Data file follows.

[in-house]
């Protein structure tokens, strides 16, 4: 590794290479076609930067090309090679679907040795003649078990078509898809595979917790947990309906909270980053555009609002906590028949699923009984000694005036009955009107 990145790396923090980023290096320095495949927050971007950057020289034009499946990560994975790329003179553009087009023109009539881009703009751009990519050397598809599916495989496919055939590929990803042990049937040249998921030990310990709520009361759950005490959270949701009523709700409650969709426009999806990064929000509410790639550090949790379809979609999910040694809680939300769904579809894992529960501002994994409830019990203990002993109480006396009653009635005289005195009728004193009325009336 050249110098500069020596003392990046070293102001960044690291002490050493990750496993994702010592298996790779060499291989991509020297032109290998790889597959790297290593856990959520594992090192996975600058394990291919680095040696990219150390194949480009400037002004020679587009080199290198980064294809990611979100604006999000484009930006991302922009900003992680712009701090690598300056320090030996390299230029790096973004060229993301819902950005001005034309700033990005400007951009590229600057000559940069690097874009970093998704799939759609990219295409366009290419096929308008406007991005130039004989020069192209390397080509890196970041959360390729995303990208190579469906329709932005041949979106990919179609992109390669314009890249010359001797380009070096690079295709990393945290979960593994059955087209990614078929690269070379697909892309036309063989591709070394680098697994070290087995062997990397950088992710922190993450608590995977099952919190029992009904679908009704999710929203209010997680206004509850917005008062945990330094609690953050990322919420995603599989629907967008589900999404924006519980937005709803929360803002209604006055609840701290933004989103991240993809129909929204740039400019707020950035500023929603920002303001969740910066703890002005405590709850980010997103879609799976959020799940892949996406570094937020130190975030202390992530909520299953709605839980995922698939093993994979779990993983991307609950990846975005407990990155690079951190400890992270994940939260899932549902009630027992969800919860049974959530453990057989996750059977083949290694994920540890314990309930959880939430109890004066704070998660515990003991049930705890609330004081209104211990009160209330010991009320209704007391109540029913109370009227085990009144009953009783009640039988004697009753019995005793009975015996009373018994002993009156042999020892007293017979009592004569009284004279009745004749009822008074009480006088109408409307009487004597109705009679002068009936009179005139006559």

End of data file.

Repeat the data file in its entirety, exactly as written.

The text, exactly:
[in-house]
């Protein structure tokens, strides 16, 4: 590794290479076609930067090309090679679907040795003649078990078509898809595979917790947990309906909270980053555009609002906590028949699923009984000694005036009955009107 990145790396923090980023290096320095495949927050971007950057020289034009499946990560994975790329003179553009087009023109009539881009703009751009990519050397598809599916495989496919055939590929990803042990049937040249998921030990310990709520009361759950005490959270949701009523709700409650969709426009999806990064929000509410790639550090949790379809979609999910040694809680939300769904579809894992529960501002994994409830019990203990002993109480006396009653009635005289005195009728004193009325009336 050249110098500069020596003392990046070293102001960044690291002490050493990750496993994702010592298996790779060499291989991509020297032109290998790889597959790297290593856990959520594992090192996975600058394990291919680095040696990219150390194949480009400037002004020679587009080199290198980064294809990611979100604006999000484009930006991302922009900003992680712009701090690598300056320090030996390299230029790096973004060229993301819902950005001005034309700033990005400007951009590229600057000559940069690097874009970093998704799939759609990219295409366009290419096929308008406007991005130039004989020069192209390397080509890196970041959360390729995303990208190579469906329709932005041949979106990919179609992109390669314009890249010359001797380009070096690079295709990393945290979960593994059955087209990614078929690269070379697909892309036309063989591709070394680098697994070290087995062997990397950088992710922190993450608590995977099952919190029992009904679908009704999710929203209010997680206004509850917005008062945990330094609690953050990322919420995603599989629907967008589900999404924006519980937005709803929360803002209604006055609840701290933004989103991240993809129909929204740039400019707020950035500023929603920002303001969740910066703890002005405590709850980010997103879609799976959020799940892949996406570094937020130190975030202390992530909520299953709605839980995922698939093993994979779990993983991307609950990846975005407990990155690079951190400890992270994940939260899932549902009630027992969800919860049974959530453990057989996750059977083949290694994920540890314990309930959880939430109890004066704070998660515990003991049930705890609330004081209104211990009160209330010991009320209704007391109540029913109370009227085990009144009953009783009640039988004697009753019995005793009975015996009373018994002993009156042999020892007293017979009592004569009284004279009745004749009822008074009480006088109408409307009487004597109705009679002068009936009179005139006559």